TFA teachers are more likely to stay on the job than other new teachers in San Francisco, Beatrice Viramontes, the organization’s senior managing director in San Francisco, told the Chronicle. “Overall, 90 percent of the group’s teachers come back after their first year of teaching, compared with 56 percent of those who are new to the teaching profession in general. In addition, most of the program’s teachers stay for a third year after their two-year commitment ends, said both the organization and the district.”

Tracking is linked to higher AP scores

Tracking in eighth grade — usually in math — correlates with higher scores on AP tests at the end of high school, concludes the 2016 Brown Center Report on American Education.

In eighth grade, the tracking question currently boils down to whether high achieving students who are ready for a formal algebra course will get one—or whether all students will take the same general math course.

States with larger percentages of tracked eighth graders produce larger percentages of high-scoring AP test takers, the study found. “The heightened AP performance held across racial subgroups—white, black, and Hispanic.”

There was no relationship between tracking and and the number of students taking AP tests — just to the number who earned a 3, 4 or 5.

Another section looks at how Common Core State Standards (CCSS) are changing instruction in math and reading.

Teachers are teaching more nonfiction in fourth and eighth grade, NAEP data show.

In addition, “data and geometry are receding in importance in fourth grade math, and course enrollments in eighth grade math are shifting away from advanced courses toward a single, general math course,” the report notes.

Eighth graders study algebra at San Francisco's Presidio Middle School in 2011. Photo: Lenny Gonzalez, MindShift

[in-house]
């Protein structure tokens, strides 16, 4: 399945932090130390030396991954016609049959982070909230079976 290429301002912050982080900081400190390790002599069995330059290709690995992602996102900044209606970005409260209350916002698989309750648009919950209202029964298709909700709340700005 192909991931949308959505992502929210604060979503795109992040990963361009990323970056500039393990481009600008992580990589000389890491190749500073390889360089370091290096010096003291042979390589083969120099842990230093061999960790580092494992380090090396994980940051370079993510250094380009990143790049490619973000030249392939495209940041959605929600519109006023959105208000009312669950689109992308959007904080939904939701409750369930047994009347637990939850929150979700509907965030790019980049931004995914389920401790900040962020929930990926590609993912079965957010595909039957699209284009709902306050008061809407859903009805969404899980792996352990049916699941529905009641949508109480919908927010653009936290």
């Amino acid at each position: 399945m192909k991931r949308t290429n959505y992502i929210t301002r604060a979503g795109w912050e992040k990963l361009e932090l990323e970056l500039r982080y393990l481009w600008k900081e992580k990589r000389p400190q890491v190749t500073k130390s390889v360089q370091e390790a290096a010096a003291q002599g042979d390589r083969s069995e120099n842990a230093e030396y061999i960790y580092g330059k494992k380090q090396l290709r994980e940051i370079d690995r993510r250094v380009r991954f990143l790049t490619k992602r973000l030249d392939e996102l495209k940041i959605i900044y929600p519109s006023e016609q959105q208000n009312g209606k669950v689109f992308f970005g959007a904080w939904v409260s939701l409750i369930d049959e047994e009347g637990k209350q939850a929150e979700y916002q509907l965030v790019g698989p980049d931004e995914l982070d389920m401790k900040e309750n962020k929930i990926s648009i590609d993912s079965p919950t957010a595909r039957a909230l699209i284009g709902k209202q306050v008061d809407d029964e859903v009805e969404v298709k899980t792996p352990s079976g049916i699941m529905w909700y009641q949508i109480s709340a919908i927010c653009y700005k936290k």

Eighth graders study algebra at San Francisco’s Presidio Middle School in 2011. Photo: Lenny Gonzalez, MindShift

That suggests fewer achievers will start on the path to passing AP Calculus.

San Francisco Unified middle schools no longer teach algebra, as part of the shift to Common Core standards, reported Ana Tintocalis for KQED last year.

For years, all eighth graders took algebra and many failed, said Lizzy Hull Barnes.  Now no one will take algebra till ninth grade.

This “is a social justice issue for SFUSD,” writes Tintocalis. “District officials say the controversial practice of tracking students — or separating them based on talent and ability — is simply wrong.”

Diversity vs. democracy in middle school

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Principal Lena Van Haren chats with former students Kayla Rash (left) and Honesty Williams outside Everett Middle School. Photo: Connor Radnovich, San Francisco Chronicle

San Francisco’s Everett Middle School is two-thirds Latino and black, but students voted for white, Asian and mixed-race students for four top student council posts in an Oct. 9 election. Upset that the results weren’t sufficiently “diverse,” Principal Lena Van Haren withheld the results for more than a week, reports the San Francisco Chronicle.

Under pressure from parents and the district administration, she released the winners’ names — along with plans to expand the 10-member student council and appoint Latinos and blacks to the new slots.

“It’s not OK for a school that is really, really diverse to have the student representatives majority white,” Van Haren told the Chronicle.

“Their good intention got in the way of their common sense,” said parent Todd David. “It’s really, really disturbing to me that withholding the results somehow equals social justice or equity.”

Adding positions for “children of a particular race would likely violate the Equal Protection Clause and federal civil rights law,” writes Eugene Volokh, a UCLA law professor.  It also “violates the California Constitution’s categorical ban on ‘discriminat[ing] against, or grant[ing] preferential treatment to, any individual or group on the basis of race … in the operation of … public education’.”

And it’s creepy for an adult to interfere in a student council election.

Libraries add ‘coder time’ to story time

Librarian Brooke Sheets uses colored cups to teach algorithms and debugging to girls at Los Angeles’ Central Library. Photo: Alex Schaffert-Callaghan, KPCC